How many ways can you say hot?
In Arizona, many pass the time coming up with new descriptions for what temperatures feel like when they climb over 100 degrees in the Sonoran Desert.
Scorching, blistering and toasty are a few words that come to mind.
Similes include: hot air like an oven; so hot you can fry an egg on the sidewalk. Actually, many news reporters have tried that last one, and it’s really not true.
In my current manuscript for book two in the “Behind the Mic Mysteries,” called “Dead Air,” I have the story set during a couple of weeks in mid to late July. That’s usually when temps are at their highest, so I’m trying to describe the heat in a variety of ways:
…still 92 degrees at 3 in the morning.
His brow is covered with perspiration.
His shirt is wet with sweat under his arms and down his back.
Perspiration trickles from my forehead down my cheek.
The bright sun over the palm and mesquite trees already burns hot…
With the mid afternoon sun, tall palm trees cast long shadows over the four lanes of Arizona Avenue…
The intense Sonoran Desert sun beats down, causing massive ripples of highway mirage on the gray asphalt.
The grass is crispy brown with the harsh sun’s rays…
Johnstone’s window comes down, and a blast of cool air is welcome on my face.
His electric window slides back up, and the cold breeze is gone.
The weather app on my phone notes it’s already 80 degrees at 7 a.m.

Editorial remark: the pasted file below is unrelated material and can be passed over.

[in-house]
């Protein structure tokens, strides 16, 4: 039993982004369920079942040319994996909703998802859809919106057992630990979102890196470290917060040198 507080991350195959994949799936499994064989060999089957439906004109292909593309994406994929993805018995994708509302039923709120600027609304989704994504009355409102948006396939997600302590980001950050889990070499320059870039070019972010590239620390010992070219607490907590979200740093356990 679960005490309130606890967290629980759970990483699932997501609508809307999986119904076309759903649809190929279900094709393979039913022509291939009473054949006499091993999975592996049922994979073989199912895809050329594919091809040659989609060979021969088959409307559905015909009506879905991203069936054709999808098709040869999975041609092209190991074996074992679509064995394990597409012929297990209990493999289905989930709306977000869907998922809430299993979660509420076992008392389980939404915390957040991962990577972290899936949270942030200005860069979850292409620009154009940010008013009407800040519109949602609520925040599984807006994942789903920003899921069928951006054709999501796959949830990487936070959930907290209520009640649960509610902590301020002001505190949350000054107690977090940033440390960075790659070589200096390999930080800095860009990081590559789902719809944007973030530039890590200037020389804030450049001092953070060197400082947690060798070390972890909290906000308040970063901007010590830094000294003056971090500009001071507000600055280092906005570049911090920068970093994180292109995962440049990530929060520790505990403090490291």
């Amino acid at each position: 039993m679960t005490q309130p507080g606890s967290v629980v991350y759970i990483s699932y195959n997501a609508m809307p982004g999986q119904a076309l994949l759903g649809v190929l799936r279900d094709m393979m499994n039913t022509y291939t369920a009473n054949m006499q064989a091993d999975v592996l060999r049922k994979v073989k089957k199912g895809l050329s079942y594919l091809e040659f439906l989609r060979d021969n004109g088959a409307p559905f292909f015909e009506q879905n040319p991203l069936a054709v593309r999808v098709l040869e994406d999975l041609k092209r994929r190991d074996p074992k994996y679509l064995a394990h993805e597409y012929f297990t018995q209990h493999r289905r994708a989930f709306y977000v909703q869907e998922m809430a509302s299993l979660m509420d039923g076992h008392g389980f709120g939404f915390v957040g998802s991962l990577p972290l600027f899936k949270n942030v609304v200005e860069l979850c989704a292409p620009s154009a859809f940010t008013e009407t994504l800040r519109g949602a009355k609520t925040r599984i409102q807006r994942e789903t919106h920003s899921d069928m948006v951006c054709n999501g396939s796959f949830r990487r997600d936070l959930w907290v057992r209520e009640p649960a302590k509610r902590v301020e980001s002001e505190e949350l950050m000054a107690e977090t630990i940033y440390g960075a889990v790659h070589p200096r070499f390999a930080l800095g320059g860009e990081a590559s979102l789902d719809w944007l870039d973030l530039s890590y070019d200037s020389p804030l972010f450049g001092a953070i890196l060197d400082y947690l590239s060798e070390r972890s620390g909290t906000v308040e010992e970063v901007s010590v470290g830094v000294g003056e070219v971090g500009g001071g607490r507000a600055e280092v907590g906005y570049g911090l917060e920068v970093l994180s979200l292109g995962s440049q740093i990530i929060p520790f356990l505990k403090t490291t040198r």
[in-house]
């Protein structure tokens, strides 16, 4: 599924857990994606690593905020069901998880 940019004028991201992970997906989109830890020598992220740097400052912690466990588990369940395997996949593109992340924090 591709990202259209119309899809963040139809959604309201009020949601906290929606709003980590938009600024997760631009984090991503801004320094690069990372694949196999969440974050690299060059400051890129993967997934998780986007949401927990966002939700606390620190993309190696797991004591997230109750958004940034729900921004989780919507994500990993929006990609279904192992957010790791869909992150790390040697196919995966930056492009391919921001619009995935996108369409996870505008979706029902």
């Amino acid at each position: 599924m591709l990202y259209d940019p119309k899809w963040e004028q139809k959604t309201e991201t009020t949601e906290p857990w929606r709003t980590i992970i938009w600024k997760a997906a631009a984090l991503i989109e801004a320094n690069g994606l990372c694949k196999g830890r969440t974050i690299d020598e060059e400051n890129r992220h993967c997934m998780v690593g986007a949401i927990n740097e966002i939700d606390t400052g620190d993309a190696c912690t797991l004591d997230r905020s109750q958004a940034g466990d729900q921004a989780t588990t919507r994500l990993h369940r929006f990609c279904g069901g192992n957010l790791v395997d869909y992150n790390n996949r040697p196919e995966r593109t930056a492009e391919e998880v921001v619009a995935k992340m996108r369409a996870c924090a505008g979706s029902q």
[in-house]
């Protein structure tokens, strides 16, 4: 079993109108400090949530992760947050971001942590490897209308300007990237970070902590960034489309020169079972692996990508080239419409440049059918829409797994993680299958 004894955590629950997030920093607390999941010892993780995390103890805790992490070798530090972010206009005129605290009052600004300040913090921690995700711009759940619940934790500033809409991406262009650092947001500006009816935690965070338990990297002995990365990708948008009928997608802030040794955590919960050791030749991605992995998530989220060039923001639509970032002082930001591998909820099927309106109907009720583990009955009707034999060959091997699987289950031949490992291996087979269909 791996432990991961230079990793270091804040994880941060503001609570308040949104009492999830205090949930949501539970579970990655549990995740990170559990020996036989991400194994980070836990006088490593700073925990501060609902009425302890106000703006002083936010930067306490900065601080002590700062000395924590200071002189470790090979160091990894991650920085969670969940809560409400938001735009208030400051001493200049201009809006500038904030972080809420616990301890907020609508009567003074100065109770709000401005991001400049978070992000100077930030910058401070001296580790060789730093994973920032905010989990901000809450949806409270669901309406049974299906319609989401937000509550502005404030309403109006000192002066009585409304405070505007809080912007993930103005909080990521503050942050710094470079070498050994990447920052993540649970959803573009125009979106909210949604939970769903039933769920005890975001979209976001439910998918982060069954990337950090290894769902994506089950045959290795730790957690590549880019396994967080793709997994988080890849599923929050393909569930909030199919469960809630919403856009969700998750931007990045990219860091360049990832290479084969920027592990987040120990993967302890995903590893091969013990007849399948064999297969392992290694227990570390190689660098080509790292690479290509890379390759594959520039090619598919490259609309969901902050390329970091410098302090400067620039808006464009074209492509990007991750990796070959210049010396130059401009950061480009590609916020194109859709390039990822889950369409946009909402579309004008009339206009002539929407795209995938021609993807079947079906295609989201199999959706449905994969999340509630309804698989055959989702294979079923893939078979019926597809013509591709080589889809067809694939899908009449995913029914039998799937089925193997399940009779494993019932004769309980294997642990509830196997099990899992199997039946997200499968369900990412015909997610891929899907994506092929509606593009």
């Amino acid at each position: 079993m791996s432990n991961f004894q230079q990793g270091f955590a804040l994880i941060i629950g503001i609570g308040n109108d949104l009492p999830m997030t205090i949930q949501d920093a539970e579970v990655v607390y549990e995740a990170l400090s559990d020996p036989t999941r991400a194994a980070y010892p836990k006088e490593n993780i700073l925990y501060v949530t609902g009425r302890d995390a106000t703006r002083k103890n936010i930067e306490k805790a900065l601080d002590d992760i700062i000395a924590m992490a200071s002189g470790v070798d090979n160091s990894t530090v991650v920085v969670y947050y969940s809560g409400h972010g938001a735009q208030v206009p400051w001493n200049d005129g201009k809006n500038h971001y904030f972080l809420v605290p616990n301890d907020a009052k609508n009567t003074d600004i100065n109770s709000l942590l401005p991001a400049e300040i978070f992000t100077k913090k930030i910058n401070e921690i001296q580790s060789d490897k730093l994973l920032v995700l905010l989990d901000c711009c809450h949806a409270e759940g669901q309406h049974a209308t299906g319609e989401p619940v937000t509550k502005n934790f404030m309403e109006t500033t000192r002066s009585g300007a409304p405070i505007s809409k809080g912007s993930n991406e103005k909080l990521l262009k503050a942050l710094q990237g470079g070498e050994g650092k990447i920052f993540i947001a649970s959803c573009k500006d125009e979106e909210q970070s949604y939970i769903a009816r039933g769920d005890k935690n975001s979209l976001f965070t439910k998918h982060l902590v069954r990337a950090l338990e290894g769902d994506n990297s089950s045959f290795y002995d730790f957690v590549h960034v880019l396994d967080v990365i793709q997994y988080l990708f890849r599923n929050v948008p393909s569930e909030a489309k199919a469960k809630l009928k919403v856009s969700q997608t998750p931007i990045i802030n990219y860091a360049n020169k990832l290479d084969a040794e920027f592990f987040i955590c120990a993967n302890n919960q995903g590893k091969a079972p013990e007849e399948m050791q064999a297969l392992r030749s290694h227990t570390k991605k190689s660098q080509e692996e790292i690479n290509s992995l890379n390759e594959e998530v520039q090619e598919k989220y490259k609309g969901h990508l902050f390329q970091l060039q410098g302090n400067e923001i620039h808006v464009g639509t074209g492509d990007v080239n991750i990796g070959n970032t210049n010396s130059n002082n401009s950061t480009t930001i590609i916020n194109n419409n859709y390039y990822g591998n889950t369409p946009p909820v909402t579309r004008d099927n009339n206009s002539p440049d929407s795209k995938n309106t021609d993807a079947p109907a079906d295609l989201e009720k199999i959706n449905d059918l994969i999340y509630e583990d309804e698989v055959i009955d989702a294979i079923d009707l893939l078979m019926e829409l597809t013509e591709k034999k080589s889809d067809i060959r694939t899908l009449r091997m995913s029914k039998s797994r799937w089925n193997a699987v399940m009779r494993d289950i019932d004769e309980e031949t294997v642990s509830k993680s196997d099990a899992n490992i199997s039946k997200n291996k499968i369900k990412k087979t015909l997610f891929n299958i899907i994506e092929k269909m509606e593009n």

I can’t afford to keel over from heat exhaustion.
Sure, summer is when most people take their vacations, and in the Valley of the Sun, everyone wants to get outta Dodge during the soaring desert temps.
A trickle of salty perspiration stings my eye and I blink it out.
The intense sun feels good on my face after all the indoor air-conditioning…
Moisture beads on her dark forehead…
His face is shiny with sweat.
In addition, in Arizona, parking in the summertime is an art:
I find a few scraggly branches creating a tiny awning in the hospital parking lot to park under, put my visor in the window and trudge in.
In only the half hour since I’ve parked it and been at the station, my car is already like an oven when I climb in.
Is it better to park in the sun but be closer and not have to walk so far? Or to park further back in the shade but walk a longer distance?”
Monsoon season is typically in July and August in the Valley of the Sun, so of course I have to make references to that as well:
Thunder boomers look like they’re gathering in the southeast Valley, and along with the dark sky, it looks like we could have a storm tonight.
Lightning flashes during practice, visible through the upstairs windows, turn out to be a precursor of a huge monsoon storm.
By the time we finish, sweaty and hot, the downpour of rain is already causing huge puddles in the parking lot, and the temperature has dropped at least 10 degrees.
After the rain last night, it’s a muggy, humid morning as I drive to KWLF.
I sprinkle other references to summer throughout, including the use of “misters around the edge of the roof emit a fine spray to reduce the temperature to a bearable one,” and many references to drinking plenty of water.
Got any more good descriptions for hot Arizona? Post a comment here or on Facebook or email me at Laurie@ReadLaurieFagen.com. If I use your line, I’ll give you a purple and silver pen with my name and website on it.
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